As you know if you’ve been reading this blog, I am right in the middle of a major kitchen remodel on my new house, which is both wonderful and scary. As a designer, I know better than most what can go right and wrong during a renovation, so I thought I would share my best tips for how to start, and survive, a kitchen remodel.
First, you have to have the right contractor. This is going to be a person that you’ll be with through thick and thin for days on end, so it better be someone you trust, and that you like. Ask for referrals if you don’t know someone, particularly from people who have kitchens that have been renovated recently. And yes, it’s okay to interview any contractor! You need to feel that you have a good rapport with this person. To me, that’s as important as the cost of their estimate. In fact, my contractor is a good friend of mine, but we are able to maintain a professional relationship which is the best of both worlds!
You also have to budget wisely. Most renovations cost more than you think they will, and there are often things that come up that you weren’t expecting. I always know exactly where I need to splurge and where I need to save, and I made sure there was a cushion in my budget for any contingencies. In general, it’s smart to put your money where you’ll get the most for it, and some of those important areas are definitely appliances, cabinets, and flooring.
A good rule of thumb is that a budget around $5,000 will get you some small cosmetic changes; $15,000-25,000 will let you pull out old appliances (or a few of them) and maybe slightly change your floor plan, but it won’t let you move plumbing or electrical. At $25,000-45,000, you’re able to take out a wall and to upgrade to better fixtures and cabinets if your kitchen isn’t too large. And at $50,000 or more, you’re probably going to get closer to your dream kitchen, with custom cabinetry and professional-grade appliances. But keep in mind, many people would need $65,000-$100,000 to really get the kitchen of their dreams. Be honest with your contractor about what you can and cannot afford so you can set priorities for what you want and need now and what you may be able to phase in later.
My priority? Definitely the appliances! I am a cook and baker at heart, so I definitely need to have the right tools for my new kitchen. In fact, the most fun I’ve had in this whole process is dreaming over my Thermador catalog! The fabulous range above is just about the one thing I built my whole kitchen around!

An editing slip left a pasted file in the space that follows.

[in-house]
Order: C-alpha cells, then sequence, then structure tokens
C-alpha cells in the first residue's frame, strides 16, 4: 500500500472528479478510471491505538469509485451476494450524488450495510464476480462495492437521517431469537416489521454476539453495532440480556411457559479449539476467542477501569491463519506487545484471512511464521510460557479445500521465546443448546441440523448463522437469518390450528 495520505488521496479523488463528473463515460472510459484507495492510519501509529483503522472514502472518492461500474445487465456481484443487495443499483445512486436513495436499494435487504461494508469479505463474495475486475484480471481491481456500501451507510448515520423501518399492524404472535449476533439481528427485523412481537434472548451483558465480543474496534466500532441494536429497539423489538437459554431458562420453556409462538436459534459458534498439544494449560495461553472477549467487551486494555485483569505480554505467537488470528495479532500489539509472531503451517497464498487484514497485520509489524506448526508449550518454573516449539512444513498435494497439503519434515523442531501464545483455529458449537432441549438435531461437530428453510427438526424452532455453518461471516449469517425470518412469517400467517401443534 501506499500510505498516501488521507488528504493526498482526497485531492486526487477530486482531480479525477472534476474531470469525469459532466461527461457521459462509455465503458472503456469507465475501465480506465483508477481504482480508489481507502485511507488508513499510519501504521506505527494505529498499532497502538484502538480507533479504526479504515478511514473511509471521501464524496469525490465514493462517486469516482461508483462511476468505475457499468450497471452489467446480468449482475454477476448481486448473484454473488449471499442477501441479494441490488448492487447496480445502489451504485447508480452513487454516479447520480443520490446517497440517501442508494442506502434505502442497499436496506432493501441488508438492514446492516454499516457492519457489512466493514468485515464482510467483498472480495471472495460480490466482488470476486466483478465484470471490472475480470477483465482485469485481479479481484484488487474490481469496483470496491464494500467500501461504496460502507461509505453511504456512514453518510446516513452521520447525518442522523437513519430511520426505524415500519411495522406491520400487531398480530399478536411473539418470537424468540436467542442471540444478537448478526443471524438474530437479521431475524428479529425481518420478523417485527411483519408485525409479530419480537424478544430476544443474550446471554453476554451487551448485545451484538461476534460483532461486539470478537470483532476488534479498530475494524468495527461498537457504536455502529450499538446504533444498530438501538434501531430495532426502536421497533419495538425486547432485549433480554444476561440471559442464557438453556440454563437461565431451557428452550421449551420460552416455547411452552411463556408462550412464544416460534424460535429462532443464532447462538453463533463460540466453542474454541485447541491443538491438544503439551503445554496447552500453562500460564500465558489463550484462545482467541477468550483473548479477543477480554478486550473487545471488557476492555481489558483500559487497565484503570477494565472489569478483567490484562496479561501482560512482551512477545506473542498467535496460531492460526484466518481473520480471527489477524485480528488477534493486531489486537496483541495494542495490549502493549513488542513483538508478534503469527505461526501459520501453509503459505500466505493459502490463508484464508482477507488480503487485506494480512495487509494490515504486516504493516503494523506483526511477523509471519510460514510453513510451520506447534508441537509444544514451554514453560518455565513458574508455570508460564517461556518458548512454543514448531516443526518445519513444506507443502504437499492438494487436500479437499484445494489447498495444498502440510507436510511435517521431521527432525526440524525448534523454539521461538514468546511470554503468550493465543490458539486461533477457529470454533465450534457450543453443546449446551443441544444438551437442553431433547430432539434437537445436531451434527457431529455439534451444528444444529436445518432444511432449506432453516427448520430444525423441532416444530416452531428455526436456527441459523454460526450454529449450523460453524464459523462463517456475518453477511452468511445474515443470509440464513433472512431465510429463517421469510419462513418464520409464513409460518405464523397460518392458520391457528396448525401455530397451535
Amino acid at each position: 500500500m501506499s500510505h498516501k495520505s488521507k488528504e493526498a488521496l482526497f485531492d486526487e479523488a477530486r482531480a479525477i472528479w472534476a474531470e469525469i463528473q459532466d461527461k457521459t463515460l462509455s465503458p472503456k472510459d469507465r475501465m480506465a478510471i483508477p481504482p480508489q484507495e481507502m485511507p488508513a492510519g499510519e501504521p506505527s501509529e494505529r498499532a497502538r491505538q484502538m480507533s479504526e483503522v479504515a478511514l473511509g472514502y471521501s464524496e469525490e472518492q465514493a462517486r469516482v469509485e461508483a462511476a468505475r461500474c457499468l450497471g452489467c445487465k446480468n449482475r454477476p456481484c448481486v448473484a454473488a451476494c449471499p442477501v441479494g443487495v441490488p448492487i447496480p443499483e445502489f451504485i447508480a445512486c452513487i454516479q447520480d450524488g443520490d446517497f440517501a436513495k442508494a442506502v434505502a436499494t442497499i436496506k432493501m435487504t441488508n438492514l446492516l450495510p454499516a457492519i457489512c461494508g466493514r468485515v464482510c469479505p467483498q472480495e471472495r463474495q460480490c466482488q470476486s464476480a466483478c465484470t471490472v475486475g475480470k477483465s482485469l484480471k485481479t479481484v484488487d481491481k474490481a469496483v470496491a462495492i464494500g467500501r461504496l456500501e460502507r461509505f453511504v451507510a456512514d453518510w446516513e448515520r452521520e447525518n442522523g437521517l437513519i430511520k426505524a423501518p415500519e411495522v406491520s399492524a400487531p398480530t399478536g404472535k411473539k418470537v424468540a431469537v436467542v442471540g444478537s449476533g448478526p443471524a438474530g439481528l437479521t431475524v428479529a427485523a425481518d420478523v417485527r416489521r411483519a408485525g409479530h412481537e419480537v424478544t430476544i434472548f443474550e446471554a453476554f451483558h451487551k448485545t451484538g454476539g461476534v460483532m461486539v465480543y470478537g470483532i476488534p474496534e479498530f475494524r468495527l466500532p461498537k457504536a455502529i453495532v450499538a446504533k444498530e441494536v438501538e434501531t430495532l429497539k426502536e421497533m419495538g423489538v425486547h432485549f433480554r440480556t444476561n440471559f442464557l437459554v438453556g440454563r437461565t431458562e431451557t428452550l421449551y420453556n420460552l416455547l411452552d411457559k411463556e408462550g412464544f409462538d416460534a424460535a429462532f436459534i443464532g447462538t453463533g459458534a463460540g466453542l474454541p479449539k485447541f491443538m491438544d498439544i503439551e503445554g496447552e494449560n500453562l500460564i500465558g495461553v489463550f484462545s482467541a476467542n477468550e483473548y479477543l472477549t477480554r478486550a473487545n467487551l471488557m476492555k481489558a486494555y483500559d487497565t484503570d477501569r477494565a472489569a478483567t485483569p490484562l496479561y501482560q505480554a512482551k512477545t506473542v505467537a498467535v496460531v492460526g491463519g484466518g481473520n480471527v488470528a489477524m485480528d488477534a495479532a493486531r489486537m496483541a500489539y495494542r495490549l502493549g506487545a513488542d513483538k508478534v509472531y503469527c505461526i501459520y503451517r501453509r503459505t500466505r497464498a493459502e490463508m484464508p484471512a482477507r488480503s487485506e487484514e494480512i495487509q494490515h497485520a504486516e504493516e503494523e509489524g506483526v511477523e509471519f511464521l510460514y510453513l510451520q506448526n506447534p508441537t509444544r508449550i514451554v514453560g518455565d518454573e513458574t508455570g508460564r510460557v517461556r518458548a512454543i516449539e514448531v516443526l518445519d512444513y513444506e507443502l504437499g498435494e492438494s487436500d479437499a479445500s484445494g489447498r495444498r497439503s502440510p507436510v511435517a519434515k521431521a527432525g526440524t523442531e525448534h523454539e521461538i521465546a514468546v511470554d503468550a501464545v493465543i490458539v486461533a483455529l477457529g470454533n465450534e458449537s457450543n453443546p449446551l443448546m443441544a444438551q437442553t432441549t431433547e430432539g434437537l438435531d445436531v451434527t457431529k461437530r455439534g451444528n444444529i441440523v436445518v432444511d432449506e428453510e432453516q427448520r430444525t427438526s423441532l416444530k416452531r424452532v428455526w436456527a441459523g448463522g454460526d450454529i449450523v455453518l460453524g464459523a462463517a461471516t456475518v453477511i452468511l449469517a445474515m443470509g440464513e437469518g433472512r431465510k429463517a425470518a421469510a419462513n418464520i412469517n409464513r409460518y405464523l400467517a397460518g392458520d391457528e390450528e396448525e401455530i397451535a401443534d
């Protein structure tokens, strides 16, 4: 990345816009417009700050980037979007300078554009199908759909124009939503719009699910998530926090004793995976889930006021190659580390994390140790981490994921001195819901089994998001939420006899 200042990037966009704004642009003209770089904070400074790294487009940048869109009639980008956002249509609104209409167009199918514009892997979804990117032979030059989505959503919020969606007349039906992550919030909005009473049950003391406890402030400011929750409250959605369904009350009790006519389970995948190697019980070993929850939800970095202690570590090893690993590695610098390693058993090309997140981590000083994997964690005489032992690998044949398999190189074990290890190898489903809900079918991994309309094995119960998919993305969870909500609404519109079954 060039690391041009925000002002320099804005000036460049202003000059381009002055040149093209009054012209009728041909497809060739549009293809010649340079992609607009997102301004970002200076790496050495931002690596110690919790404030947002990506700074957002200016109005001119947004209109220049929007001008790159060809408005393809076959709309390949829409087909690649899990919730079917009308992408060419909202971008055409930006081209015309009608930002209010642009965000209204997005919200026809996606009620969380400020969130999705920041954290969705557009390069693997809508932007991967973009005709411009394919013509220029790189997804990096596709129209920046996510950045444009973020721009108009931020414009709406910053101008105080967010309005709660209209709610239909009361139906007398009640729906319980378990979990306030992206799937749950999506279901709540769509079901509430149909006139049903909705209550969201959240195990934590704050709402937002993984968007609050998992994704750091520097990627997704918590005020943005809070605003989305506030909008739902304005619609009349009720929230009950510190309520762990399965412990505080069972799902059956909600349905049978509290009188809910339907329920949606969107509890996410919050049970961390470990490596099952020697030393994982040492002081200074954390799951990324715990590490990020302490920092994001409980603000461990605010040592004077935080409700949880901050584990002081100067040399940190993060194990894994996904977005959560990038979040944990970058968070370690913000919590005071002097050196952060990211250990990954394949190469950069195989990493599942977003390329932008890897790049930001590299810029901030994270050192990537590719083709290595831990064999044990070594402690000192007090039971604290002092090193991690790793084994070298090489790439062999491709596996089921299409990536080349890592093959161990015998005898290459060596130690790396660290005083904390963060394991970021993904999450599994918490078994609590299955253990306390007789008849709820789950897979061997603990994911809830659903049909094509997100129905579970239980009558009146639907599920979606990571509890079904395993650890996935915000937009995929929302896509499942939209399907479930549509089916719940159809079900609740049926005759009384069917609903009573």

Once you have the perfect contractor and your budget in place, then comes a scary decision: to stay or to leave! If you can, it’s better (and faster) if you can move out. I am having more than just my kitchen gutted, so staying in the home just wasn’t an option. If staying in a rental or long-term hotel doesn’t work for you, see if you and your family can bunk with a family member or friend. As hard as that can be, it really will make the kitchen remodel go faster at least during some of the messiest and most dangerous (electrical upgrades) and smelliest parts (think paint fumes). Plus, it’s just safer if you have kids and pets!
(my kitchen with the sheetrock up!)
If you just can’t swing that, consider where you can set up a “kitchen outpost,” as I like to call it. It’s where you can at least have some dishes, a microwave, your coffee pot, a slow cooker, and any other small appliances you might need like a toaster or a can opener. Be sure the outpost is away from the dust and clutter that’s going to come out of your kitchen. You’re going to want to use this station mostly in the morning as you get everyone out the door. And then you’re going to want to get the number of every takeout joint near you! That’s just the name of surviving this remodeling game, so figure that into your budget, too.
If you’re remodeling during the right time of year, unlike me, you could also set up an outdoor kitchen around your grill and have plenty of fabulous dinners al fresco. Another great idea is to have snacks like microwave popcorn, trail mix, cereal bars, and raisins. If you have kids, you know they’re going to be hungry at inopportune times, so be ready. And also consider a dorm-sized fridge for drinks and water. You also want to only use disposable plates and utensils, because who wants to do dishes in the bathroom sink or the tub? Yuck!
Realistically, it can take months to complete a kitchen remodel. Often, the cabinetry alone will take at least 8 weeks for cabinets to be built and be installed, so think carefully about how long you can live without your kitchen. I am so excited because my cabinets are going in this week!
Now is also a great time to consider what you can live without so you can organize as a bonus to moving out. Those scarred baking pans you keep meaning to throw out need to hit the road. Don’t let junky stuff go back into your gorgeous new kitchen!
Finally, the best thing you can do to keep your sanity is put up a pinboard somewhere in the middle of your house where you can’t miss it. And pin up every single gorgeous kitchen inspiration photo you’ve ever torn out of a magazine. Then you can stare longingly at it to remind you of why you started this project in the first place. It’s all worth it!
PS – Want a fabulous guide to get you through your kitchen remodel? Check out my friend Kathleen DiPaolo’s amazing Return on Interiors system, with tools, tips, and worksheets that will help you finish your project on time and on budget!